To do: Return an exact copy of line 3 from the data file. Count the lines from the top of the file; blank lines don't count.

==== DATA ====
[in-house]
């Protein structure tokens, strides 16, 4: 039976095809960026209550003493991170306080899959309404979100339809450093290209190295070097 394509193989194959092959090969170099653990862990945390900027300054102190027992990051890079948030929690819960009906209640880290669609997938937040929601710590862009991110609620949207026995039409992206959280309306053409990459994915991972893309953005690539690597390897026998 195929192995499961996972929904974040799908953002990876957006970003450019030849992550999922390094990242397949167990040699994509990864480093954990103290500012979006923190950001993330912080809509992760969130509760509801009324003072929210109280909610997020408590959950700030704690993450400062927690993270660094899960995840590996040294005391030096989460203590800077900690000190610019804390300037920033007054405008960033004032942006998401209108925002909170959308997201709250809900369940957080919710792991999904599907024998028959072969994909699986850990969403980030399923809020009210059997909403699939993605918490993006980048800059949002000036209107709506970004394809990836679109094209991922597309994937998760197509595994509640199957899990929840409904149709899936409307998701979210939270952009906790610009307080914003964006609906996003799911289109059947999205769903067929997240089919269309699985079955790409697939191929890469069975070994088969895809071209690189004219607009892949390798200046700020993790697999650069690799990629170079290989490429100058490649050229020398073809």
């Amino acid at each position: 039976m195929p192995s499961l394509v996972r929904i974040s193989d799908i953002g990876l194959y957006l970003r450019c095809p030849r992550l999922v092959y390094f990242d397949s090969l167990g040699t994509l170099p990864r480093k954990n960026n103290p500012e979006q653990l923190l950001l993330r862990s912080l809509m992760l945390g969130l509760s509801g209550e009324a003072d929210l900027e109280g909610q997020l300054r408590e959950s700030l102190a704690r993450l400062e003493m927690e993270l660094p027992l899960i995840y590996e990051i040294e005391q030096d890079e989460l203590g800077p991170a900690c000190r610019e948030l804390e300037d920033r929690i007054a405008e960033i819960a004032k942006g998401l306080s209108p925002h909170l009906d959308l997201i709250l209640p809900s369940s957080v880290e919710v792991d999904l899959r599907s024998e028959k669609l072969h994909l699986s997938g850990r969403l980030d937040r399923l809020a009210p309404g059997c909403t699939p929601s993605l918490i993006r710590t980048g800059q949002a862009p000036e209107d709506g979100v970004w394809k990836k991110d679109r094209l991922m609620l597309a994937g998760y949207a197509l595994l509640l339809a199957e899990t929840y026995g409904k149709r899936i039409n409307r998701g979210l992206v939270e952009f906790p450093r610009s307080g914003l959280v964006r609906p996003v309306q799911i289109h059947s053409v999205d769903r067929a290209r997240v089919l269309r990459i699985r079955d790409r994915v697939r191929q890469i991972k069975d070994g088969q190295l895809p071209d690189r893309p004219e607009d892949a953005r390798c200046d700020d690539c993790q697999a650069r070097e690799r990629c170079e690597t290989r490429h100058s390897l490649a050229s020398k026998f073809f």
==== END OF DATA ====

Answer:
């Amino acid at each position: 039976m195929p192995s499961l394509v996972r929904i974040s193989d799908i953002g990876l194959y957006l970003r450019c095809p030849r992550l999922v092959y390094f990242d397949s090969l167990g040699t994509l170099p990864r480093k954990n960026n103290p500012e979006q653990l923190l950001l993330r862990s912080l809509m992760l945390g969130l509760s509801g209550e009324a003072d929210l900027e109280g909610q997020l300054r408590e959950s700030l102190a704690r993450l400062e003493m927690e993270l660094p027992l899960i995840y590996e990051i040294e005391q030096d890079e989460l203590g800077p991170a900690c000190r610019e948030l804390e300037d920033r929690i007054a405008e960033i819960a004032k942006g998401l306080s209108p925002h909170l009906d959308l997201i709250l209640p809900s369940s957080v880290e919710v792991d999904l899959r599907s024998e028959k669609l072969h994909l699986s997938g850990r969403l980030d937040r399923l809020a009210p309404g059997c909403t699939p929601s993605l918490i993006r710590t980048g800059q949002a862009p000036e209107d709506g979100v970004w394809k990836k991110d679109r094209l991922m609620l597309a994937g998760y949207a197509l595994l509640l339809a199957e899990t929840y026995g409904k149709r899936i039409n409307r998701g979210l992206v939270e952009f906790p450093r610009s307080g914003l959280v964006r609906p996003v309306q799911i289109h059947s053409v999205d769903r067929a290209r997240v089919l269309r990459i699985r079955d790409r994915v697939r191929q890469i991972k069975d070994g088969q190295l895809p071209d690189r893309p004219e607009d892949a953005r390798c200046d700020d690539c993790q697999a650069r070097e690799r990629c170079e690597t290989r490429h100058s390897l490649a050229s020398k026998f073809f």